But the first time I got exactly the same feeling that I had when I first walked into TRC was when I went to Heaven in Charing Cross which in itself has a storied history. It was the first purpose built gay club in the UK, it used to be a roller disco, it's been used for lots of different things over time. It has got that quality of having a lot of layers to it. For me at the age of 16 years old, getting in and finding myself in that musical environment. Colin Faver and Trevor Fung were DJing, this is before Fabio and Grooverider moved from the upstairs bar to the downstairs bar. It was just amazing so I’d say my TRC is a little bit of The Civic on a Friday night and a lot of Heaven under the arches.

You also talked about Plastic People as well and how that gave you a similar feeling to TRC, can you expand on that? You said you were actively involved with the club, in what way?

I think Plastic People is the archetypal basement club because it had been built by people who understood how these places are at their best. So Ade who ran Plastic People understood what needed to be done and did it. The dance floor was made of chestnut or something; it was made from really good quality wood. The soundystem was famously brilliant but experiencing it you knew why it was famously brilliant because you felt it and it never hurt your ears, but you felt it the way you needed to feel it. So Plastic People had everything; a heavy back curtain that was drawn between the rooms; you could go any night of the week and it would be high quality music, and if you dug into one particular night, which for me was FWD>>, you could experience what it's like for culture to generate itself week by week. You would see someone DJing for the first time, like when someone would make that move from the Forum to behind the decks at Plastic People, people like Ben UFO or Ramadanman. You would see people who'd already been in that world but you'd also see new people joining the ranks and you'd hear the music evolve. You would hear a tune that became a really big tune, something like Benga and Coki's Night, and you would hear it become something much more than just a tune in the mix, and you would know, we would all know on the dance floor when that was happening.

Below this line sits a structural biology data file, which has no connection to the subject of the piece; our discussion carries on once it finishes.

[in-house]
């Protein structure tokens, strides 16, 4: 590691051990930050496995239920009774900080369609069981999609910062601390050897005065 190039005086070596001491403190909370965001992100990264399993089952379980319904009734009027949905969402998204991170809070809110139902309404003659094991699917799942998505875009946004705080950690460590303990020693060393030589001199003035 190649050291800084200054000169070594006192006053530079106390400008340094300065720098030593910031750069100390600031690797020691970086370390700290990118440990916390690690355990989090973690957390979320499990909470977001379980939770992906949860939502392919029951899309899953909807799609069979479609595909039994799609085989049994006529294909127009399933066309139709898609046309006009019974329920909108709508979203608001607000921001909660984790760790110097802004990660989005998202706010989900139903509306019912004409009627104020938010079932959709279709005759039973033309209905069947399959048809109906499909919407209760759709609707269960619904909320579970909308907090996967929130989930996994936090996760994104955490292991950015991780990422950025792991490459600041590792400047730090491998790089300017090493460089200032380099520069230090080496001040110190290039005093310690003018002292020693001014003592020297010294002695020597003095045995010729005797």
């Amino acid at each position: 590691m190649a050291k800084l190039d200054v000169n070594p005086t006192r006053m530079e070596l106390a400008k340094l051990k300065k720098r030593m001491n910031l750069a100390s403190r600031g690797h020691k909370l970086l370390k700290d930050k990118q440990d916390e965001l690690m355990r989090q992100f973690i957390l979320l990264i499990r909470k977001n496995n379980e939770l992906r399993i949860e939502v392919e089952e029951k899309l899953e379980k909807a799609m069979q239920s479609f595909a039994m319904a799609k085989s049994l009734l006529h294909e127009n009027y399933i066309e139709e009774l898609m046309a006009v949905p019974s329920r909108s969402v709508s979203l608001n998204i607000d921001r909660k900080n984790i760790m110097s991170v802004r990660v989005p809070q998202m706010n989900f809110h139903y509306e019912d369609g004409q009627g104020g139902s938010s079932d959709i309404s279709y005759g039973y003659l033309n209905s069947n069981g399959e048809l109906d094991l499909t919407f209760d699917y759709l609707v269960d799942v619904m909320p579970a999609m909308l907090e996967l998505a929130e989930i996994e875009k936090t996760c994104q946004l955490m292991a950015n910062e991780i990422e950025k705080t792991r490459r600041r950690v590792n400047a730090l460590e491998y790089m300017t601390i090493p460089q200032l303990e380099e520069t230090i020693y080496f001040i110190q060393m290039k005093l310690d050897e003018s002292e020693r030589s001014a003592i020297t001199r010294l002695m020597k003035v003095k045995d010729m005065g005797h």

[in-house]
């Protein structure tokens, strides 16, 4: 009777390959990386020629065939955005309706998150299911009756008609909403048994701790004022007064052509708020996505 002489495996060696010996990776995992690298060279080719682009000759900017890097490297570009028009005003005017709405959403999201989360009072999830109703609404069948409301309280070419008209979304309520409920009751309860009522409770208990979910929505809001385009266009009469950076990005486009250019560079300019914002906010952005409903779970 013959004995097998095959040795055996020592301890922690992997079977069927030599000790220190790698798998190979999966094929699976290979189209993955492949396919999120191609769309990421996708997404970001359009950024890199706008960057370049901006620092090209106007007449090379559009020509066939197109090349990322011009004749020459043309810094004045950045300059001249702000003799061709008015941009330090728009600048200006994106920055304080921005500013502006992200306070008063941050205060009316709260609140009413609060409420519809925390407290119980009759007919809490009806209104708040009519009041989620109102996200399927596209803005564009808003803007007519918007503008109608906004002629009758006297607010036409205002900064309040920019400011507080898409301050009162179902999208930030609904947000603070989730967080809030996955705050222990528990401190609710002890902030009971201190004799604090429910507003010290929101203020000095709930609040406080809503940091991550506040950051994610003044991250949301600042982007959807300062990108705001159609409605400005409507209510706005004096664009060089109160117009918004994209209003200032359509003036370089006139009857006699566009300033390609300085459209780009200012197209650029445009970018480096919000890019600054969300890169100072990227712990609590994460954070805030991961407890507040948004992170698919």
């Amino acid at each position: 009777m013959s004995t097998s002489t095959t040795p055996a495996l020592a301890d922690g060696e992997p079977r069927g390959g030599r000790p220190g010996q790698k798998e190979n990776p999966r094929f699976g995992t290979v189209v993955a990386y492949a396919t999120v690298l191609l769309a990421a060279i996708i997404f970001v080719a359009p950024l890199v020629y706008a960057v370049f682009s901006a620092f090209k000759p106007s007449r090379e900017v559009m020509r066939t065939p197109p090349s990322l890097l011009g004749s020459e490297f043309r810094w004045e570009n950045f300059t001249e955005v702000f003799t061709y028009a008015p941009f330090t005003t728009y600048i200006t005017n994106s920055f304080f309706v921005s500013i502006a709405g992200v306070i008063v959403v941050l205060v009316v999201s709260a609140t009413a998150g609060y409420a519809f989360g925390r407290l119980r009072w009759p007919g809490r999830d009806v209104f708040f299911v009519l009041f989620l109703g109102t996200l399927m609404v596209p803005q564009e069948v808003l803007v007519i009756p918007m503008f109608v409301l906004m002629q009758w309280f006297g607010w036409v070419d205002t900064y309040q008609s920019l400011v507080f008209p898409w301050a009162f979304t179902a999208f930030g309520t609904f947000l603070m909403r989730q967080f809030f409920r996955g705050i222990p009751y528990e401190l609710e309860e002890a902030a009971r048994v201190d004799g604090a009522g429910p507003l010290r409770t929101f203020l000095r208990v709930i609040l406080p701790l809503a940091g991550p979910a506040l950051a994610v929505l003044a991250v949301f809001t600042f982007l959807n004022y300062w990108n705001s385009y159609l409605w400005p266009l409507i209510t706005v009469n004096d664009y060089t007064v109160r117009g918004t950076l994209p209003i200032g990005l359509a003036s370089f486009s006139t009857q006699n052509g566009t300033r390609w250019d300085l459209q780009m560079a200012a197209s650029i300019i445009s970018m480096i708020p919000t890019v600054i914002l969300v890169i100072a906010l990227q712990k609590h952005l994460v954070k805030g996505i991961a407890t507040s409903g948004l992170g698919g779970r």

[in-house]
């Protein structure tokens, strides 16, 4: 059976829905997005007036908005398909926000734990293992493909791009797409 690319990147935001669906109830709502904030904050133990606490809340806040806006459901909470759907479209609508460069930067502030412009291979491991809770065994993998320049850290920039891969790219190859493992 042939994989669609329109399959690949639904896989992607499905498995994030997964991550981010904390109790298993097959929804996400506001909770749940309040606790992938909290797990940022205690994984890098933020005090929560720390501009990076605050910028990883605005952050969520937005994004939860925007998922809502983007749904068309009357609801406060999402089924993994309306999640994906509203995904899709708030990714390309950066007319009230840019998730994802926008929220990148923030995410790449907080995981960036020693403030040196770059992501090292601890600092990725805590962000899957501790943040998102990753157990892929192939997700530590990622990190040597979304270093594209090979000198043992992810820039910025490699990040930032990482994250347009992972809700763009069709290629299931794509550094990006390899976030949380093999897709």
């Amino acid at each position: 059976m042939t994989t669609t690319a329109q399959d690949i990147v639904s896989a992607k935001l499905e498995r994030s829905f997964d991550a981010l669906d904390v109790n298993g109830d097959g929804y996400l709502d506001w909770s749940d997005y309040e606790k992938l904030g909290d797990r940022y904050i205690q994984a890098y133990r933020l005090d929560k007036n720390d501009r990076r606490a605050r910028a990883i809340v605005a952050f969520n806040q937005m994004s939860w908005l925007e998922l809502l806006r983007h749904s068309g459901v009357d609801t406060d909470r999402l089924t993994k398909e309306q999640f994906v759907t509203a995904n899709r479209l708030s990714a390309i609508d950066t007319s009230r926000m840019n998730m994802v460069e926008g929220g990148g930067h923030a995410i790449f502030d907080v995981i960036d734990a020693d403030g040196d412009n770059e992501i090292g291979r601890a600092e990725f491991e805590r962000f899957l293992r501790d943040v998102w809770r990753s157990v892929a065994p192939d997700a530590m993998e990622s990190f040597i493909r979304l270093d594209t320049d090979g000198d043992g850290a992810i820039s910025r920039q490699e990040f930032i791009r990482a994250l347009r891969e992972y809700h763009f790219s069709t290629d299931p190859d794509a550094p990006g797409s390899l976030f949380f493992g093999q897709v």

Moving on to TRC, broadly speaking what was special about the space and the community it's created, that made you want to chart its history?